The name of the pose could be one reason it’s misunderstood. “Corpse” is an unfortunate translation. To us in the West, this means a dead body. Indians have a different take on it. They see this “corpse” as being physically inert but very observant. That is the state that this pose can help us achieve – tranquil mindfulness. This period of deep relaxation allows you to step away from the ongoing conversation you have with yourself (monkey chatter), or whatever is going on in your life.Savasana is an important time for students to assimilate all the benefits from practicing asana. It allows a complete recharge and rejuvenation of the body. It is at this time you can start doing the real yoga. Savasana creates space to allow the integration of body, mind and spirit. We are used to engaging our muscles and our brains to achieve our goals; yet in Savasana, we must become equally skilled at letting go all activity in order for the poses beneficial effects to arise. It is hard to let go the idea that everything important happens when you are moving and taking action. Yet a deeper part of you waits for those moments when you are completely relaxed; to revel its truth. A feeling of connection, clarity or joy may arise from this state of ease and relaxation.

Next Issue: How to optimise you pose, A Savasana to die for! –
Exploring modifications of Savasana.

3. A Savasana to die for!

In the previous issues we explored the elements of the practice of Savasana. How working with props to support the body can help you learn to consciously relax and refine your practice. (Autumn 2014)
I enjoy that delicious rest at the end of class but it is only recent years that I have given it more serious consideration.
The following instructions may help your mind, body and breath to release deeply.
· Lie on your back and bring your body into as neutral position as possible.
Your brain experiences misalignment in Savasana as a disturbance, so the more you are able to bring yourself into balance the more your brain will quieten down.
· Allow the limits of your body to soften and dissolve, and using your mind, begin to consciously expand.
· Adjust your legs so that they are at equal angles from the midline drawn through your body; your heels only a few inches apart.
· Place your arms at your sides at a 45 degree angle to your body, palms facing up. Rest on the knuckle of the middle finger, so your little finger and thumb are equal distance from the floor.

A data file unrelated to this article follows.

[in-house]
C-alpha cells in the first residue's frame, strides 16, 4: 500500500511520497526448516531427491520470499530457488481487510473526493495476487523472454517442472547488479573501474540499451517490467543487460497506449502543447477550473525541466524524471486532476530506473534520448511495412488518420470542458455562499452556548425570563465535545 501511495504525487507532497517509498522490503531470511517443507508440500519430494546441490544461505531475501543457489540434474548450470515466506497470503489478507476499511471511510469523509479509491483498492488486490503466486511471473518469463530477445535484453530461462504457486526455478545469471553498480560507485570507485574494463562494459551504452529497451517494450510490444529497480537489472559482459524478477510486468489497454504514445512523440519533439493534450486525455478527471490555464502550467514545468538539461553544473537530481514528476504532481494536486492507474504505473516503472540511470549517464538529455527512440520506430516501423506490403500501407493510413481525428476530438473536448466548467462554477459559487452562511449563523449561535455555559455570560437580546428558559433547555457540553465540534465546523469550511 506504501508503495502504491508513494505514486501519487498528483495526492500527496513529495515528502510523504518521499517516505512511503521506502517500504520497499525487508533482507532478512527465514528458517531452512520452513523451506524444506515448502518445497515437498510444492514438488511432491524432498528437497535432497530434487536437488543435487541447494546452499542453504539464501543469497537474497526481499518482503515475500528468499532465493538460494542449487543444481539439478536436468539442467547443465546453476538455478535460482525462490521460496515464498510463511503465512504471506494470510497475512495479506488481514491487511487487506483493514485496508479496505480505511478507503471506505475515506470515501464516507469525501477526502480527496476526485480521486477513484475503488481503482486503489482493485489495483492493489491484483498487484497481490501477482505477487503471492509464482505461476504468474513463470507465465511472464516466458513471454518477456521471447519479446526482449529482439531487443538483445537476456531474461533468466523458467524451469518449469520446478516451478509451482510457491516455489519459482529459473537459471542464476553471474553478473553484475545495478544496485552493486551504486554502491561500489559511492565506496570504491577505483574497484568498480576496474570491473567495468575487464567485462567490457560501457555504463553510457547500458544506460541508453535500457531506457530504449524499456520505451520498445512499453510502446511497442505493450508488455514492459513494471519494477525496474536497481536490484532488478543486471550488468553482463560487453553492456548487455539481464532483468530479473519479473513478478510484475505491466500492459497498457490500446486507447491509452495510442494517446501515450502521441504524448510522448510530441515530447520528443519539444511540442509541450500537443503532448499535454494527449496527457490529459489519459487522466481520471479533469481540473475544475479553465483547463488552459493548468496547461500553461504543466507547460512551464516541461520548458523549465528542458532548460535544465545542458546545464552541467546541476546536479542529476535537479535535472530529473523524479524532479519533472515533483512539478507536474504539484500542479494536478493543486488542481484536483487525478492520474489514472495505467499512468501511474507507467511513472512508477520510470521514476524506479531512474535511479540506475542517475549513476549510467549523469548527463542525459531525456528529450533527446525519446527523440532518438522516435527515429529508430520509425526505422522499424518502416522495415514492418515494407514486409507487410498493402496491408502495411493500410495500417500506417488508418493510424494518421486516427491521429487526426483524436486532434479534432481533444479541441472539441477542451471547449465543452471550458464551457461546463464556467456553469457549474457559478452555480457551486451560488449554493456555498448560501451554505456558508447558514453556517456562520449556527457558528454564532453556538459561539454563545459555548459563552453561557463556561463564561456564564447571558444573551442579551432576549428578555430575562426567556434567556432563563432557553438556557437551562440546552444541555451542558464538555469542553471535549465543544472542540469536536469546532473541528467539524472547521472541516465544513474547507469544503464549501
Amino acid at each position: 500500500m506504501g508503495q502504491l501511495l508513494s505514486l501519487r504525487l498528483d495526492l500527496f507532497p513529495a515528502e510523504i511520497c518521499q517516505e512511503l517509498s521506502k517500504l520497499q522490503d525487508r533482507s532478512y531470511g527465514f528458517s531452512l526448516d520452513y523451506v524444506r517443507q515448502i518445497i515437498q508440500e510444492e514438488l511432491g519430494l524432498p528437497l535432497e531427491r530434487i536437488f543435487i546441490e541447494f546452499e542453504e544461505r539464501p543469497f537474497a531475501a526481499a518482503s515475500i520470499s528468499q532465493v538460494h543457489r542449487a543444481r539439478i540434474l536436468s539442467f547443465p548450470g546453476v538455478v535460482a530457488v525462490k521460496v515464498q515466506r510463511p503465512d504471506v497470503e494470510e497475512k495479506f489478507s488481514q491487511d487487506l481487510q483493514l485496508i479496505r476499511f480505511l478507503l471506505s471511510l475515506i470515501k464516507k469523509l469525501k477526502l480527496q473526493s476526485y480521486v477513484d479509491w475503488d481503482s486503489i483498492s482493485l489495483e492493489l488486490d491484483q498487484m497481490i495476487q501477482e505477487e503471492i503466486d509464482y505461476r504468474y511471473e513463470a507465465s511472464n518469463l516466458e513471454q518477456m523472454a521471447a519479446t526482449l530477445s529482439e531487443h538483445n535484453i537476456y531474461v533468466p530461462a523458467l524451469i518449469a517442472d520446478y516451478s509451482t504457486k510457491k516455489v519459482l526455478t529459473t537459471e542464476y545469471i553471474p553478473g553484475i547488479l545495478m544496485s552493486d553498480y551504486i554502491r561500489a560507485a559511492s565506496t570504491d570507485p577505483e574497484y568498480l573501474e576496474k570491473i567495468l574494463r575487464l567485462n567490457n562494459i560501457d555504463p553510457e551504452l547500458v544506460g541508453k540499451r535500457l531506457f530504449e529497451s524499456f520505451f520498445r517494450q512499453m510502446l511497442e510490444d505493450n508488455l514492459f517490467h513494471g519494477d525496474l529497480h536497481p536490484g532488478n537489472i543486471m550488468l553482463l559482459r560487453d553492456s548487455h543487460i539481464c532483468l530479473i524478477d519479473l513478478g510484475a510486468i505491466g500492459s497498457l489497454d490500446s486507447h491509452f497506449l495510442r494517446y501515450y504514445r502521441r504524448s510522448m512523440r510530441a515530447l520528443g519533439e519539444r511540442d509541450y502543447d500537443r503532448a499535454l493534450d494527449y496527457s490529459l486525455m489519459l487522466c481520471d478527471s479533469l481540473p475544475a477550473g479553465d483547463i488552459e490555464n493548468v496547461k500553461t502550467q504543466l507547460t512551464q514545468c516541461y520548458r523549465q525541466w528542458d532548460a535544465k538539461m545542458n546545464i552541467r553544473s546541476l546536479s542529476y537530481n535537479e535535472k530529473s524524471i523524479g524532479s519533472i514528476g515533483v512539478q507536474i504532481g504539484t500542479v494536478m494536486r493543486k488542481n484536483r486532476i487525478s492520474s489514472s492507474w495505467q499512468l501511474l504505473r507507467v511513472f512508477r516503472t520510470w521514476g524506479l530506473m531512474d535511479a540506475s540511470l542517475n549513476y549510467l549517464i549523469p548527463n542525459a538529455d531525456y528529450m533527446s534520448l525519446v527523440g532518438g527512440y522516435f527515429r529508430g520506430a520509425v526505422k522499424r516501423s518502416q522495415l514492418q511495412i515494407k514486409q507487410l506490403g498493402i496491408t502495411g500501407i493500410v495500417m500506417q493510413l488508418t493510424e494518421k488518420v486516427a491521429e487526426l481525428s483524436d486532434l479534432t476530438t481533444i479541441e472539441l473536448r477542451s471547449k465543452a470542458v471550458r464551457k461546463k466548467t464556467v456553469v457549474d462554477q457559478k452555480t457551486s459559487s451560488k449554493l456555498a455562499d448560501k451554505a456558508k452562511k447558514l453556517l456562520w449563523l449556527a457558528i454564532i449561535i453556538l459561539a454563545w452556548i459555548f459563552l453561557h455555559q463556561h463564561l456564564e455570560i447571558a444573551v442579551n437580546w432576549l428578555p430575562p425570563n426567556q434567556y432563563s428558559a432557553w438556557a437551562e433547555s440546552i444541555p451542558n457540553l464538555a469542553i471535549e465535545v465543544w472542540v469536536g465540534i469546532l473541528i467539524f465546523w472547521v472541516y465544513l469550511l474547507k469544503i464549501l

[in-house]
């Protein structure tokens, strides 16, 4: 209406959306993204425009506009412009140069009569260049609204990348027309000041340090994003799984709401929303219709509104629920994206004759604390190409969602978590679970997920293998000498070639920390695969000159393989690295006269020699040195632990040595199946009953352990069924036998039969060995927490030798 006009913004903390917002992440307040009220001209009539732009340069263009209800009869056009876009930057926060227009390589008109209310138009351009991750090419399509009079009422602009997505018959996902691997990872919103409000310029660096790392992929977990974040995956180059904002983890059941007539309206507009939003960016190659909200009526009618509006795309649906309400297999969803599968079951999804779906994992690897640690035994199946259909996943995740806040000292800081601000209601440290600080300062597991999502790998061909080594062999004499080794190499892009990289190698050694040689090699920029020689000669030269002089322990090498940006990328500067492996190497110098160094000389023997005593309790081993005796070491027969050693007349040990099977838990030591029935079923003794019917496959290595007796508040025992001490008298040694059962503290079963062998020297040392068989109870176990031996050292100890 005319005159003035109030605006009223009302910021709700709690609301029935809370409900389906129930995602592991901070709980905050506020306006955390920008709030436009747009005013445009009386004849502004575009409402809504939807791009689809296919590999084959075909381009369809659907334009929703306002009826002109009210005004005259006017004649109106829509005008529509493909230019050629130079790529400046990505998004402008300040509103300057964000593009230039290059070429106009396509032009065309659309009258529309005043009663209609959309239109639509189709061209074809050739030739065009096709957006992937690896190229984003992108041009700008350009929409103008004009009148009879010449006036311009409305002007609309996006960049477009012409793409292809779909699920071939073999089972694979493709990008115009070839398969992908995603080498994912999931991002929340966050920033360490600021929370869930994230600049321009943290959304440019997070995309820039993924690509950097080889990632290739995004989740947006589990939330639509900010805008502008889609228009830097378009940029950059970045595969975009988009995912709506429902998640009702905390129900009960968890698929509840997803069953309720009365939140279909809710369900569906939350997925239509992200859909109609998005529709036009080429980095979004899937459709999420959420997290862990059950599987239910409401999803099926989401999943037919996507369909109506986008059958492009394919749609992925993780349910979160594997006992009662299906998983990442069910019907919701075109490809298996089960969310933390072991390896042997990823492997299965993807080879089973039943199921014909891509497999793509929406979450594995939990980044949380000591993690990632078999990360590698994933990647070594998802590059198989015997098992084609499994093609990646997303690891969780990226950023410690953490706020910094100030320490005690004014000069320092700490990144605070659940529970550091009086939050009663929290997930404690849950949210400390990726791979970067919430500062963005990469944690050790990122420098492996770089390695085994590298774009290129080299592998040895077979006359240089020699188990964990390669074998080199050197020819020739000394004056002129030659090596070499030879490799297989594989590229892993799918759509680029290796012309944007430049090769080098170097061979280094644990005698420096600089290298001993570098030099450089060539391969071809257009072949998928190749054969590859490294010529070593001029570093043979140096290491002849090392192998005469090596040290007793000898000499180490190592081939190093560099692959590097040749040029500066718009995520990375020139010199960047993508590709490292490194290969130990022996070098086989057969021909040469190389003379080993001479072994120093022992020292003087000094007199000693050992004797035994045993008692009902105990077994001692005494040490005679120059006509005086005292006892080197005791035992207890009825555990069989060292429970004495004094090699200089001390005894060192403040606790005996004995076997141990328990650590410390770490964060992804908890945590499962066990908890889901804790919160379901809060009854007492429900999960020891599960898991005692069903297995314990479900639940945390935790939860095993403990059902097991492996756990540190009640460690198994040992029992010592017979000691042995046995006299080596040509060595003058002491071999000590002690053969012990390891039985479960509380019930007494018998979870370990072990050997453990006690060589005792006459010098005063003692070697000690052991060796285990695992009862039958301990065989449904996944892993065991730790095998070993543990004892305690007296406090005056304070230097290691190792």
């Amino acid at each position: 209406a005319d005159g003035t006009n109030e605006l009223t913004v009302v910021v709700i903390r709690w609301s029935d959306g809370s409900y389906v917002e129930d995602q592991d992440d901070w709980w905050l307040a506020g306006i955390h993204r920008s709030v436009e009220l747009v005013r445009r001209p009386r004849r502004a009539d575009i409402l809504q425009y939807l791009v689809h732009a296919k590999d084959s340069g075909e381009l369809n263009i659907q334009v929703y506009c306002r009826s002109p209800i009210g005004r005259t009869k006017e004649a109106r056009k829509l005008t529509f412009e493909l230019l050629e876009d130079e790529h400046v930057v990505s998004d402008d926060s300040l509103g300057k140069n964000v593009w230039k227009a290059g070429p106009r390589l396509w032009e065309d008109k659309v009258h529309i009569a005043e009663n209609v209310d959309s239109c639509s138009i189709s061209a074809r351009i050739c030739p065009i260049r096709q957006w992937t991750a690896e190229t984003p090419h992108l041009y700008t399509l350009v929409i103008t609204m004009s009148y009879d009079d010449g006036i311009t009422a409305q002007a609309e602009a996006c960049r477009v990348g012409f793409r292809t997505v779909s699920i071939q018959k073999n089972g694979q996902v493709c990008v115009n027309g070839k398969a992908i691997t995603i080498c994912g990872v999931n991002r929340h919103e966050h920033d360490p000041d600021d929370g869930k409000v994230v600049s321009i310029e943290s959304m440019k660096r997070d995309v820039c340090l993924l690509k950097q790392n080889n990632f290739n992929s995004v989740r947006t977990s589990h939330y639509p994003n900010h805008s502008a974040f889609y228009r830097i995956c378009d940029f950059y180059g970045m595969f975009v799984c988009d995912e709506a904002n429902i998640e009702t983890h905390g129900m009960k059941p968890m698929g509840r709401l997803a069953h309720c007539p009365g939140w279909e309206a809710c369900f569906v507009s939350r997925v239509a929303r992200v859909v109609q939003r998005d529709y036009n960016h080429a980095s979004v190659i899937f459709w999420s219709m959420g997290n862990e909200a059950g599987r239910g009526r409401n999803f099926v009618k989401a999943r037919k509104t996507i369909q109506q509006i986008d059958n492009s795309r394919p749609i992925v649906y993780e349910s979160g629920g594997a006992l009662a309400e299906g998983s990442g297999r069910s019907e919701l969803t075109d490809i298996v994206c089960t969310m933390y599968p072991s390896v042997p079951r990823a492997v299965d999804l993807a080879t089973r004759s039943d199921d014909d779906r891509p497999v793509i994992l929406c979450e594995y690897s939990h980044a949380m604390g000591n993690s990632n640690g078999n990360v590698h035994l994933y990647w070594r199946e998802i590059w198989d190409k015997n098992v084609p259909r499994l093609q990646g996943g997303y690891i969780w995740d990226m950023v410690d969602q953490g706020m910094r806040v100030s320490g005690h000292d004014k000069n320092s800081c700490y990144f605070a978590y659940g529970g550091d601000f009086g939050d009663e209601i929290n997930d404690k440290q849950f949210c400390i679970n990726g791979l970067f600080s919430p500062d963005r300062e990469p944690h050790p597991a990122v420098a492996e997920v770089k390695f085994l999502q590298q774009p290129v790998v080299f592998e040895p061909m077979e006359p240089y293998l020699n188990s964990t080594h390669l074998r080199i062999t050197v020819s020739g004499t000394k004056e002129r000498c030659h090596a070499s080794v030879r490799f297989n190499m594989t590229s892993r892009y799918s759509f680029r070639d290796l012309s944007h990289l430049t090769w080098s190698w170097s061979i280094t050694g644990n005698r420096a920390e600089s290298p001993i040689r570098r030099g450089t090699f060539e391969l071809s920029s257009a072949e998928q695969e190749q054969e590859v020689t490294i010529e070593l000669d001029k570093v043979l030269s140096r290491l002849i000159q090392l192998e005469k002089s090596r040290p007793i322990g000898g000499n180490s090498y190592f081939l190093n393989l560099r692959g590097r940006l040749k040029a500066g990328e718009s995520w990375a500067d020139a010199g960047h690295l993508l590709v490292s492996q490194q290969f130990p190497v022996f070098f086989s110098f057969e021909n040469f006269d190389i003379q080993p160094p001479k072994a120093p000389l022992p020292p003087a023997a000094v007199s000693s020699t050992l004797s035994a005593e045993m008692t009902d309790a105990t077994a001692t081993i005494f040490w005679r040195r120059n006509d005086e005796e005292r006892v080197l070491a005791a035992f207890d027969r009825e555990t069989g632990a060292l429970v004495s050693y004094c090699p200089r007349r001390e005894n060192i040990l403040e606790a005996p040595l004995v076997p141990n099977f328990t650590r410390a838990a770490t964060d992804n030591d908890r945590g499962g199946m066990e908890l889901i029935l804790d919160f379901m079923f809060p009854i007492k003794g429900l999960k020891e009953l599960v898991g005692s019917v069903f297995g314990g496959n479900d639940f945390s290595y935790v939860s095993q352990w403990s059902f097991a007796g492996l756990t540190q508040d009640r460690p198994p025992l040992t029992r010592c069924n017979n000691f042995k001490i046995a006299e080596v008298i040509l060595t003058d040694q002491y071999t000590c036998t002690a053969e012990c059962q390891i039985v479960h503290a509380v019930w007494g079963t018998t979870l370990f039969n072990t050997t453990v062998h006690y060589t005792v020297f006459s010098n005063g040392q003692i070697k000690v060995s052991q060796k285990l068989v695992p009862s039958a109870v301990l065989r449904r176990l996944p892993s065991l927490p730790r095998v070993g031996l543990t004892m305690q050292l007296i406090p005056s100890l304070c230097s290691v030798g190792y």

· Move your head so your ears are equal distance from your shoulders. Rest on the centre of the back of the head, chin drawn slightly down towards the notch between the collar bones.
· Have the lips gently closed with the tongue resting on the floor of your mouth.
. Your tongue has its own midline so spread the tongue from the midline out equally on both sides.
· Drop your eyes towards the back of their sockets, with the gaze looking down into the body, into the heart centre.
· Soften your nose and deepen your ear canals so that you’re listening to the sound of your breath.
· Soften the skin over the cheeks and across the bridge of the nose. Allow the eyebrows to spread away from each other, creating space between them.
· Now imagine that you can feel your brain shrinking away from the skull, getting smaller and smaller and rebasing onto the back of your head.
· On your inhalation, receive the breath easily and effortlessly. On your exhalation, allow the breath to release gracefully.

For the next while it is important to stay as still and as present as possible. Allow the mass of your body to sink into the back of your body, sinking into your heels, your calves, your arms and the back of your head. Feel the connection to the floor below you and maintain an awareness of your breath. Be aware of the sounds from the room around you, to keep you rooted to the present throughout your Savasana.
You can judge the time you might spend in Savasana by allowing 5 minutes Savasana for every 30 minutes Asana practice. Otherwise, lie back and enjoy this delicious pose for 5-20 minutes.
Come out of Savasana as carefully as you went into it. Bring the breath deeper into the body. Bend the arms one at a time and rest them on the belly area. Bend the legs one at a time and rest the soles of the feet on the mat. When you are ready, roll onto your right side, tuck your knees in close to the body (The foetal position, the first asana you experienced in the womb).
When you feel ready, use your upper hand to push yourself up into a sitting position.
With the hands in the “Anjali” mudra, take a deep breath in to raise your head, bow your head to meet your heels.